Microsoft Desktop Backgrounds

After the upgrade to Fedora 22 last night, I was looking for a new desktop background image, to change the mood.  Surprisingly, one of the top search results pointed me to the Microsoft website, which has a selection of some really good background images.   Backyard bonfire works well for me.

Backyard bonfire
Backyard bonfire

 

Illustrations by Jason Seiler

Via this blog post I came across an amazing artist – Jason Seiler.  Being an amateur photographer, I am not much into paintings.  I always thought that most paintings miss the details and accuracy of the photographs.  A lot of Jason Seiler’s art doesn’t have that problem.  Some of the images are breathtakingly similar to photographs and only the caricaturist distortion suggests that these are actually drawings.  Have a look at this image of Bill Murray, for example.

Or at this absolutely wonderful black and white portrait:

More images are available at Jason Seiler’s website and in his blog.  I’m an instant fan now.

Inglourious Basterds, art, Haiti

UnrealityMag runs a post with a whole bunch of posters for “Inglourious Basterds” movie.  These posters were drawn by various artists and are now collected into an exhibition.  But not only that!  Quentin Tarantino himself, signs the posters, which are being sold and all the money donated to help with the recent Haiti disaster.  Is that cool or what?  Check the link for more posters.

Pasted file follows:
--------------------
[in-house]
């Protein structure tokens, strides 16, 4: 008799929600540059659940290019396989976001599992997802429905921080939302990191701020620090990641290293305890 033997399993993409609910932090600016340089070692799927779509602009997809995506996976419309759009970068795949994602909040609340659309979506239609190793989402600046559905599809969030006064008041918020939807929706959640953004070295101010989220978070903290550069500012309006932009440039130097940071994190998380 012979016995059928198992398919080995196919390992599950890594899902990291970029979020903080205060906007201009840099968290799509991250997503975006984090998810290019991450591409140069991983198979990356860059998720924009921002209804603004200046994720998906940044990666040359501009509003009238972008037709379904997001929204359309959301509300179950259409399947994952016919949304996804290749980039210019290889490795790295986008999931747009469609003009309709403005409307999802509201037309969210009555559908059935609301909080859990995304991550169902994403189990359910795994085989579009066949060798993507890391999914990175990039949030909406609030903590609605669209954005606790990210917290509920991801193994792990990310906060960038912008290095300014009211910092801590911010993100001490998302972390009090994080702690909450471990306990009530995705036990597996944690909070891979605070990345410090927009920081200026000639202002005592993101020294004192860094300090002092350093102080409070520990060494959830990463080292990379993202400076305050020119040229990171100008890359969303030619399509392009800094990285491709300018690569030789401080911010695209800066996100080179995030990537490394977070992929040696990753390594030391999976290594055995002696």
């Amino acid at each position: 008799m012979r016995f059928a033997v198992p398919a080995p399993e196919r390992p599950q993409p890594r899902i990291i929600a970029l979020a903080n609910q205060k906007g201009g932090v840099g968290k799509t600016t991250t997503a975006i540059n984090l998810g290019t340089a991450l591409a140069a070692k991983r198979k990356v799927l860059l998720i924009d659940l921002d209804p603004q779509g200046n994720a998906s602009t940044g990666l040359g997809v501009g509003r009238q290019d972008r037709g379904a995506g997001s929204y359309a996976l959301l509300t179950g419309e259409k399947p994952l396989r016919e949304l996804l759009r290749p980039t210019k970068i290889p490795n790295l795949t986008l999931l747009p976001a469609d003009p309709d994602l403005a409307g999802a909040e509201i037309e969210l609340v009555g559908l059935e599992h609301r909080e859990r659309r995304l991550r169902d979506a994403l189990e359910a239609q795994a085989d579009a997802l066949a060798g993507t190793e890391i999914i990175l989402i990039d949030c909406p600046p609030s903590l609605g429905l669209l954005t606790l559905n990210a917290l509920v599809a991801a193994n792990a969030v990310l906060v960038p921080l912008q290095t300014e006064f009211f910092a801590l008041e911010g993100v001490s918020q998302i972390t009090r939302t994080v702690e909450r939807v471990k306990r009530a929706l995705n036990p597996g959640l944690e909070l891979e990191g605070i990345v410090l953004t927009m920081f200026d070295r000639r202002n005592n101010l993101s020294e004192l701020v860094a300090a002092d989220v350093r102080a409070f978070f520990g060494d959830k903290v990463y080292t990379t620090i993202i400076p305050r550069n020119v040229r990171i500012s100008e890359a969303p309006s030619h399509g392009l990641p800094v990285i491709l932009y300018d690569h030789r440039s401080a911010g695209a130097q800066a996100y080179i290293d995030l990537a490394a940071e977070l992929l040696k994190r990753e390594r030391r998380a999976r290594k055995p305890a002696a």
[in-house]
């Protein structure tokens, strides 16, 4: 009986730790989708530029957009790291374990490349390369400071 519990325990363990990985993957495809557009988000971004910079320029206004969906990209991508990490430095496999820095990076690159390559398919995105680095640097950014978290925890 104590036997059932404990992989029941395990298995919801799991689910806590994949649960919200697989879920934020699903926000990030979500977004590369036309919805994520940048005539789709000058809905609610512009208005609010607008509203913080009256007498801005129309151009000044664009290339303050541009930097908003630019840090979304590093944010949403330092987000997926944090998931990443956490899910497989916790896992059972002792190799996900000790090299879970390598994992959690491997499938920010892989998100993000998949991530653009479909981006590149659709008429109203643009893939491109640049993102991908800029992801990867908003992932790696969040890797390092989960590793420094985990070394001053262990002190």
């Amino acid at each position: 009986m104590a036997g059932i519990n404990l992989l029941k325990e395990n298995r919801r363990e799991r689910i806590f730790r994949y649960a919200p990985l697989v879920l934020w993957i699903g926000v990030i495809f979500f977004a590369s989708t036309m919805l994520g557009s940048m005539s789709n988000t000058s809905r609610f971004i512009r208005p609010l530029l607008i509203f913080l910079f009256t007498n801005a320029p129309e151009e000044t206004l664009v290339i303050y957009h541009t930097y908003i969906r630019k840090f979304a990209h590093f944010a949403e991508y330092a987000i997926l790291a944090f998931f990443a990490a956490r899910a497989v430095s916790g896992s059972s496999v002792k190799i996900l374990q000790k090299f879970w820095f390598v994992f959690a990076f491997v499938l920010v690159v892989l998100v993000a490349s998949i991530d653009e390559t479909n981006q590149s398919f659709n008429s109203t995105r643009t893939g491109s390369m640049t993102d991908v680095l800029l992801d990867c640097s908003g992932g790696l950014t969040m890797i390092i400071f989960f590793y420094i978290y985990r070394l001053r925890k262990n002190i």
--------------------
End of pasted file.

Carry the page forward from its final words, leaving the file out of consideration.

Photography education anyone?

Via Digg  I came across this nicely written piece called “Photography Students Are Being Taught — But What Are They Really Learning Today?“.  While I’m more of a lazy guy with a camera rather than anything of a photographer, I still can relate to what Mike Sheil writes:

 So there am I looking at work which looked very similar to what I was doing 40 years ago and being told that this is now the real cutting edge of creative photography. It certainly had that rather off-centered, badly composed and poorly lit look that my work had 40 years ago — wide-angle shots of people’s heads, girls with sullen/bored expressions, oddly focused shots and peculiar distressed colours. In all truth, I think my work owed its peculiarities to the fact I did not know what I was doing and anyhow had just started smoking pot, whereas the modern idiom seems to owe an awful lot to a desperate desire to be different — and hence ending up turning out the same mediocre rubbish as everyone else who is also trying to be different.

But what can we do about it?

Amateurs like myself learn most of what they know from numerous tutorials on the web and from looking at a lot of pictures.  And I mean a lot of pictures. (Thank you, Flickr.)  While this certainly helps, it doesn’t offer a base that formal education provides.  And if formal education is getting worse by the year, where is the hope?  Where can one go to learn the “real stuff”?